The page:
5. We think that B. Sheo Narain Jafa did not correctly represent matters to the learned District Judge in stating that if payments were made to the legal practitioners by promissory notes being executed in their favour, the same would be taxed as costs in the suit. Either he did not acquaint himself with the rules on the subject, or knew the rule quoted above and yet assured the District Judge that such costs could be taxed. In either case, his action was unjustified. He was apparently anxious to secure the payment of fees to himself and his junior colleague by promissory notes being executed in their favour. The District Judge was not opposed to that mode of payment as he had been given to understand that payments made in that manner would be taxed as costs incurred in the suit. Be that as it may, we entertain no doubt that the payment of fees to a legal practitioner must be made in the manner laid down by Rule 1, Ch. 21, already referred to, and that if payment is not actually made but is only promised, it cannot be taxed as part of the costs incurred by the party alleged to have made the payment. This being so, the sums of Rs. 735 taxed as fee paid to B. Sheo Narain Jafa, Rs. 299 taxed as fee paid to B. Prem Mohan Lal, should not have been taxed.

6. The learned advocate for the opposite party has contended that the lower Court had no jurisdiction to order an amendment of its own decree, which became merged in the decree of this Court passed on appeal and that therefore the application for amendment of decree was incompetent. According to his contention, the application for amendment of decree must be made to the Court of appeal, that is, to the High Court in this case. It is not necessary for us to decide the legal question involved in this contention, because assuming the application for amendment of the decree should have been made to this Court in the first instance we can treat and are inclined to treat the application for revision as such application and dispose of the matter on the merits to prevent multiplicity of proceedings. We have already expressed our opinion on the merits, and whether we entertain the application as one for revision or as an original application made to this Court, our view is the same. There is no doubt that the District Judge who took a contrary view acted in contravention of Rule 1, Ch. 21, and to that extent he exercised his jurisdiction illegally. If therefore we entertain the application as revision, the ground for interference under Section 115, Civil P.C., clearly exists.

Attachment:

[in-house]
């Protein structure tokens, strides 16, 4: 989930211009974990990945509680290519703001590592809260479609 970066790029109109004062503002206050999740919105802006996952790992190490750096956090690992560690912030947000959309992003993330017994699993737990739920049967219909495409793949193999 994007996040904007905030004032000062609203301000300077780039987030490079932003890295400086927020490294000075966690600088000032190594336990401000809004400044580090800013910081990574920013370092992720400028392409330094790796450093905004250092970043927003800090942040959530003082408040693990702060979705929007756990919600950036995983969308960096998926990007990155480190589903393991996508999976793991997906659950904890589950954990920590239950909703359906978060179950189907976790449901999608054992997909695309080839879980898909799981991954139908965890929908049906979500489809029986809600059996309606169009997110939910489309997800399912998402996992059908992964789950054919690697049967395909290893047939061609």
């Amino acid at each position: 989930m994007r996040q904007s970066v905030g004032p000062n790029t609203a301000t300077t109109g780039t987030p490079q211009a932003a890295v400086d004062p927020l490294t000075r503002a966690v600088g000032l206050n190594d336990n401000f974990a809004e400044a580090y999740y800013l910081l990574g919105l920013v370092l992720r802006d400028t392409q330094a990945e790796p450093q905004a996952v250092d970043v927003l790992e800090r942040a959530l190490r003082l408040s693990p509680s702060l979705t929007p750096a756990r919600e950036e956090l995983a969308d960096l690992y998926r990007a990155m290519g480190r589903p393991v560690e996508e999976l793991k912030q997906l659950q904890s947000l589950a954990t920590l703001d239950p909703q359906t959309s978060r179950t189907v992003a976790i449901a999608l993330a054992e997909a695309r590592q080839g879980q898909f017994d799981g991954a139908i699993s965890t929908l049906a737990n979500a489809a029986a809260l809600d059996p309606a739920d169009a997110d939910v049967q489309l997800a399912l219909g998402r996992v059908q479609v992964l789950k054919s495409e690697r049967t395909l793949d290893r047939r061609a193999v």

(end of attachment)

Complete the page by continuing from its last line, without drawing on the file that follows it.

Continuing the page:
7. The learned Counsel for the opposite party also contended that the applicant was guilty of laches and his belated application for amendment of decree should not have been entertained by the District Judge and should not be entertained by this Court. We do not think there is any force in this argument. It is the duty of a Court to prepare its decree in accordance with its judgment, and if there is any variance between the two it must correct the decree so as to make it in conformity with the judgment. The duty primarily rests with the Court, and not with any interested party, to apply to that Court for amendment of the decree. When a judgment awards costs to a party, it implies costs deemed to be such according to rules. If a decree includes costs not legally taxable, it cannot be said to be in accordance with the judgment. Moreover, there are no facts on which the plea of laches or undue delay can be founded.

8. In view of the circumstances already stated, we allow this application in part and direct that the decree of the Court of the District Judge, Budaun, in Suit No. 70 of 1925 be so amended as to exclude the sums of Kg. 735 and Rs. 299 shown as fees paid to the defendants' pleaders, namely, B. Sheo Narain Jafa and B. Prem Mohan Lal, from the memorandum of costs incurred by the defendants.

9. Another prayer, which the applicant made to this Court in revision, and to the learned District Judge in the first instance, was that a sum of Rs. 450 paid to the legal practitioners in miscellaneous proceedings taken for an order to set aside the ex parte decree, should not be taxed in its entirety. Rs. 225 were paid to the legal practitioners of each of two sets of defendants, whose defence proceeded on a common ground. The decree prepared by the trial Court allows the entire sum of Rs. 450 as part of the costs incurred by the defendants against whom the plaintiff-applicants' suit was dismissed. There is no mistake in the decree in this respect. The suit was dismissed with costs which means costs incurred by all the defendants against whom the plaintiff's suit was dismissed. We are satisfied that the order passed by the learned District Judge in this connexion is not open to challenge. The application is dismissed in that respect.

10. In the circumstances of this case parties shall bear their own costs of the proceedings taken before this Court and those in the Court of the District Judge by an application for amendment.